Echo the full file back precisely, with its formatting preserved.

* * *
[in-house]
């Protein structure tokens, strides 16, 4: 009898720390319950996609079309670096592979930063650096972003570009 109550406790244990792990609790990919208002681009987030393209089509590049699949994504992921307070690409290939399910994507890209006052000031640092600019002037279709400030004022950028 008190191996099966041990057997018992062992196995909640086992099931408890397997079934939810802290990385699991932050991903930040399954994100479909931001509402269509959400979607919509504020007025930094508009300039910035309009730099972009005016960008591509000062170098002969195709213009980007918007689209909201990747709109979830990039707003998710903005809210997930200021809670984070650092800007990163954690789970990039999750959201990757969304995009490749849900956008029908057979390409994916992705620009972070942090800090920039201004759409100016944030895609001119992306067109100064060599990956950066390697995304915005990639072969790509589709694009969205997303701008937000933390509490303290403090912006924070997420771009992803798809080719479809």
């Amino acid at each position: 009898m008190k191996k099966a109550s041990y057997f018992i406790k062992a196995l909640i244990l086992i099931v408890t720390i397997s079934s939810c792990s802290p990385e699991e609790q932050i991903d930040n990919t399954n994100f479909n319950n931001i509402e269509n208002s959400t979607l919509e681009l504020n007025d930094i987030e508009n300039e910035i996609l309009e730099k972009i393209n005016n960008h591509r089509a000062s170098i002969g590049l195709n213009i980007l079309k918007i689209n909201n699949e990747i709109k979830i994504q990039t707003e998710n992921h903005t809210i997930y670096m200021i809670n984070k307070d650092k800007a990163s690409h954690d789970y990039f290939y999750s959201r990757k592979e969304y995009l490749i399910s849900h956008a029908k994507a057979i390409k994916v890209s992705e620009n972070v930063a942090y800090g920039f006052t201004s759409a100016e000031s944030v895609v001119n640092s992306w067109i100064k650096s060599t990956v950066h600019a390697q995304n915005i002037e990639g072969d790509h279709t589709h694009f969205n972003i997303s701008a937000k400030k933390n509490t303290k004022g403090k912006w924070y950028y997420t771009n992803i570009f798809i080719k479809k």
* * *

[in-house]
């Protein structure tokens, strides 16, 4: 009898720390319950996609079309670096592979930063650096972003570009 109550406790244990792990609790990919208002681009987030393209089509590049699949994504992921307070690409290939399910994507890209006052000031640092600019002037279709400030004022950028 008190191996099966041990057997018992062992196995909640086992099931408890397997079934939810802290990385699991932050991903930040399954994100479909931001509402269509959400979607919509504020007025930094508009300039910035309009730099972009005016960008591509000062170098002969195709213009980007918007689209909201990747709109979830990039707003998710903005809210997930200021809670984070650092800007990163954690789970990039999750959201990757969304995009490749849900956008029908057979390409994916992705620009972070942090800090920039201004759409100016944030895609001119992306067109100064060599990956950066390697995304915005990639072969790509589709694009969205997303701008937000933390509490303290403090912006924070997420771009992803798809080719479809």
């Amino acid at each position: 009898m008190k191996k099966a109550s041990y057997f018992i406790k062992a196995l909640i244990l086992i099931v408890t720390i397997s079934s939810c792990s802290p990385e699991e609790q932050i991903d930040n990919t399954n994100f479909n319950n931001i509402e269509n208002s959400t979607l919509e681009l504020n007025d930094i987030e508009n300039e910035i996609l309009e730099k972009i393209n005016n960008h591509r089509a000062s170098i002969g590049l195709n213009i980007l079309k918007i689209n909201n699949e990747i709109k979830i994504q990039t707003e998710n992921h903005t809210i997930y670096m200021i809670n984070k307070d650092k800007a990163s690409h954690d789970y990039f290939y999750s959201r990757k592979e969304y995009l490749i399910s849900h956008a029908k994507a057979i390409k994916v890209s992705e620009n972070v930063a942090y800090g920039f006052t201004s759409a100016e000031s944030v895609v001119n640092s992306w067109i100064k650096s060599t990956v950066h600019a390697q995304n915005i002037e990639g072969d790509h279709t589709h694009f969205n972003i997303s701008a937000k400030k933390n509490t303290k004022g403090k912006w924070y950028y997420t771009n992803i570009f798809i080719k479809k």